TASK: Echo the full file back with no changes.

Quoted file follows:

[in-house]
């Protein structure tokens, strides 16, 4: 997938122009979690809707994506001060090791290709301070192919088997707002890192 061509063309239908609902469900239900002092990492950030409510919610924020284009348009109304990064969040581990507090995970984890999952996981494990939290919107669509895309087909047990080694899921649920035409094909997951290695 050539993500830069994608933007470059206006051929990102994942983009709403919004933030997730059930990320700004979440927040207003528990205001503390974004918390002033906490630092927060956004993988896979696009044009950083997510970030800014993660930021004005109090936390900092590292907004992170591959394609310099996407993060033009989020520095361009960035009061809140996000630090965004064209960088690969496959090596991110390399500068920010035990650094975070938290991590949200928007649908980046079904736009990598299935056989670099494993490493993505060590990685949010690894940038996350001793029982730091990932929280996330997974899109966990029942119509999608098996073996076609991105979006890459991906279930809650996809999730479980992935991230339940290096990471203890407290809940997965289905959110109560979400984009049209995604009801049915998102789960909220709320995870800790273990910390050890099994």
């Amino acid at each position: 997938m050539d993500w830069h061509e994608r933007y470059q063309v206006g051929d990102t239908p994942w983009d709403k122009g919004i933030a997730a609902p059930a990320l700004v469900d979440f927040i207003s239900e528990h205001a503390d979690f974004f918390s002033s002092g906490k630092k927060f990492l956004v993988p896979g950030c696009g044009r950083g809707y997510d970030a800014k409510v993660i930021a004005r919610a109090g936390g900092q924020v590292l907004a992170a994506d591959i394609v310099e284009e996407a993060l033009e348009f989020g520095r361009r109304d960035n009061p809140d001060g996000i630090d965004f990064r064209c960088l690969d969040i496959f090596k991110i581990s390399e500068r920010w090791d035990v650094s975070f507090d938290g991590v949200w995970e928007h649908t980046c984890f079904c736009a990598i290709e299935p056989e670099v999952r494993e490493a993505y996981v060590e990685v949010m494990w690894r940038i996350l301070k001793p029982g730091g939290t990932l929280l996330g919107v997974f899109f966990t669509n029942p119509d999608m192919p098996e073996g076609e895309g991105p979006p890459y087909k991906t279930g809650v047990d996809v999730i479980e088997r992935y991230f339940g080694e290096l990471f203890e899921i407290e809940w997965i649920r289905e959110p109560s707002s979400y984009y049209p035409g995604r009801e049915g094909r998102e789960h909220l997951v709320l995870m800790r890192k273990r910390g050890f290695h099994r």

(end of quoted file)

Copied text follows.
[in-house]
């Protein structure tokens, strides 16, 4: 997938122009979690809707994506001060090791290709301070192919088997707002890192 061509063309239908609902469900239900002092990492950030409510919610924020284009348009109304990064969040581990507090995970984890999952996981494990939290919107669509895309087909047990080694899921649920035409094909997951290695 050539993500830069994608933007470059206006051929990102994942983009709403919004933030997730059930990320700004979440927040207003528990205001503390974004918390002033906490630092927060956004993988896979696009044009950083997510970030800014993660930021004005109090936390900092590292907004992170591959394609310099996407993060033009989020520095361009960035009061809140996000630090965004064209960088690969496959090596991110390399500068920010035990650094975070938290991590949200928007649908980046079904736009990598299935056989670099494993490493993505060590990685949010690894940038996350001793029982730091990932929280996330997974899109966990029942119509999608098996073996076609991105979006890459991906279930809650996809999730479980992935991230339940290096990471203890407290809940997965289905959110109560979400984009049209995604009801049915998102789960909220709320995870800790273990910390050890099994």
């Amino acid at each position: 997938m050539d993500w830069h061509e994608r933007y470059q063309v206006g051929d990102t239908p994942w983009d709403k122009g919004i933030a997730a609902p059930a990320l700004v469900d979440f927040i207003s239900e528990h205001a503390d979690f974004f918390s002033s002092g906490k630092k927060f990492l956004v993988p896979g950030c696009g044009r950083g809707y997510d970030a800014k409510v993660i930021a004005r919610a109090g936390g900092q924020v590292l907004a992170a994506d591959i394609v310099e284009e996407a993060l033009e348009f989020g520095r361009r109304d960035n009061p809140d001060g996000i630090d965004f990064r064209c960088l690969d969040i496959f090596k991110i581990s390399e500068r920010w090791d035990v650094s975070f507090d938290g991590v949200w995970e928007h649908t980046c984890f079904c736009a990598i290709e299935p056989e670099v999952r494993e490493a993505y996981v060590e990685v949010m494990w690894r940038i996350l301070k001793p029982g730091g939290t990932l929280l996330g919107v997974f899109f966990t669509n029942p119509d999608m192919p098996e073996g076609e895309g991105p979006p890459y087909k991906t279930g809650v047990d996809v999730i479980e088997r992935y991230f339940g080694e290096l990471f203890e899921i407290e809940w997965i649920r289905e959110p109560s707002s979400y984009y049209p035409g995604r009801e049915g094909r998102e789960h909220l997951v709320l995870m800790r890192k273990r910390g050890f290695h099994r």